I mentioned Godwin’s Law in the last post. It’s an interesting law – originally coined by Mike Godwin in 1990 to address the trend of usenet users throwing Hitler into arguments.
Originally expressed Godwin’s Law read:
“As an online discussion continues, the probability of a reference or comparison to Hitler or to Nazis approaches 1”
The basic application of the law was that the first person to mention Hitler lost the argument.
Godwin has an interesting explanation of his side of the story here.
“Although deliberately framed as if it were a law of nature or of mathematics, its purpose has always been rhetorical and pedagogical: I wanted folks who glibly compared someone else to Hitler or to Nazis to think a bit harder about the Holocaust.”
“I understood instantly the connection between the humiliations inflicted there and the ones the Nazis imposed upon death camp inmates—but I am the one person in the world least able to draw attention to that valid comparison.”
The problem with people blindly accusing people of breaking Godwin’s Law is that they’re going by the letter and not the spirit of the law. This probably only happens to me, because I engage in frivolous discussion with art studenty type geeks people… the kind of people who know what Godwin’s Law is to begin with.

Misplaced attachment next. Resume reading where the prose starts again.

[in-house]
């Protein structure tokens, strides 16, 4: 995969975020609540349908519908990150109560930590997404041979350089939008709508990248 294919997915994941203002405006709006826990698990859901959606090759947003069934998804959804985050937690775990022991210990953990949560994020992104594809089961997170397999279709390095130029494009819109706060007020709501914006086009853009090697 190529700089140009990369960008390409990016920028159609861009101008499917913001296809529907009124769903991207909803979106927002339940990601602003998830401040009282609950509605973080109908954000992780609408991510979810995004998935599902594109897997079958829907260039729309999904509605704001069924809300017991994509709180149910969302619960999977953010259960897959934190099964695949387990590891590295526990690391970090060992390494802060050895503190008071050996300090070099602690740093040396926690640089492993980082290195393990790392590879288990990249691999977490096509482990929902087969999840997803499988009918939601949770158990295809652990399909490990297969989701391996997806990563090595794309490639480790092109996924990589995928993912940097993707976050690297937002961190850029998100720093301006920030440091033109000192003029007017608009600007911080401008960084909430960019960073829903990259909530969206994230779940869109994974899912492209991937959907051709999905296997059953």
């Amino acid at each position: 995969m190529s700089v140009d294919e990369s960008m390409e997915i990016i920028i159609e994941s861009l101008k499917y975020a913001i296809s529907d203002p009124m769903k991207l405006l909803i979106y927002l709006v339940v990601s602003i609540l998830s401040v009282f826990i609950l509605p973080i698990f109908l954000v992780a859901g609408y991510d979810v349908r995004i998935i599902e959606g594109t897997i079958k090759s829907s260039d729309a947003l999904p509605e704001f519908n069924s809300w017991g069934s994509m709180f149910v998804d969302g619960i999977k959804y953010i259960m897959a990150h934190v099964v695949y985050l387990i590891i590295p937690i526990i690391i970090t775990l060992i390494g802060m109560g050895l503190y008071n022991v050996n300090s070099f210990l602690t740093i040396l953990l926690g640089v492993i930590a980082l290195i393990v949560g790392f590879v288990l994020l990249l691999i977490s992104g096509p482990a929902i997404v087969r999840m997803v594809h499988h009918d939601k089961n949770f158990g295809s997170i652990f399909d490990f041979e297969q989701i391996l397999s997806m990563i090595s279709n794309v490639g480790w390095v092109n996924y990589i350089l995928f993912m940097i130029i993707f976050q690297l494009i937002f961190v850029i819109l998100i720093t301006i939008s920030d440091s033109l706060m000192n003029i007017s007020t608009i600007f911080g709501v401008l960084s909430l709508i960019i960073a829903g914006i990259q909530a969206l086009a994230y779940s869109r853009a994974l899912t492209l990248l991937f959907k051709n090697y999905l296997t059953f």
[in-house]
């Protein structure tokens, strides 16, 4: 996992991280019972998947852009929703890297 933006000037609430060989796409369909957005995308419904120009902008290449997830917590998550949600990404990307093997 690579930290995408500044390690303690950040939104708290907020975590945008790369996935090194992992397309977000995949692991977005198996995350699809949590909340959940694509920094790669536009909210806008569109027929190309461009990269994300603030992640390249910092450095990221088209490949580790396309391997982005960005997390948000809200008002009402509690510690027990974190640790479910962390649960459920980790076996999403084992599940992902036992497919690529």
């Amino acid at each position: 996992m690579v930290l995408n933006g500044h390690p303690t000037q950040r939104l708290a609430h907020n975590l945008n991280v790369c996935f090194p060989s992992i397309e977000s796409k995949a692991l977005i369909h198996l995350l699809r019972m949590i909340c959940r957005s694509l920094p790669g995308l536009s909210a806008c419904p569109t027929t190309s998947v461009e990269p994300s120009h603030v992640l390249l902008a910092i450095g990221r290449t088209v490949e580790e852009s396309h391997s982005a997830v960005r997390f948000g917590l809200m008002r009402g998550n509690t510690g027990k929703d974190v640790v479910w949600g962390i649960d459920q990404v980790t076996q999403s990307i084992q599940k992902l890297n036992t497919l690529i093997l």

There’s another article on pretty much the same thing here. That argues the repeal on the basis that Hitler should be fair game as a test case in arguments.
“The rules of snippy online debates, though, are nothing compared to public discourse. The Anti-Defamation League has beaten the hell out of anyone who’s dared use a Nazi analogy over the last decade. ”
“Thus, despite all efforts at regulation, the market has repeatedly decided in favor of the N-bomb. There simply isn’t any other tableau, in history or fiction, that offers the same variety of evil and oppressive examples as the Third Reich. Why compare some propaganda to 1984 and some slaughter to Srebrenica when you can double down and link both of them to Nazism?”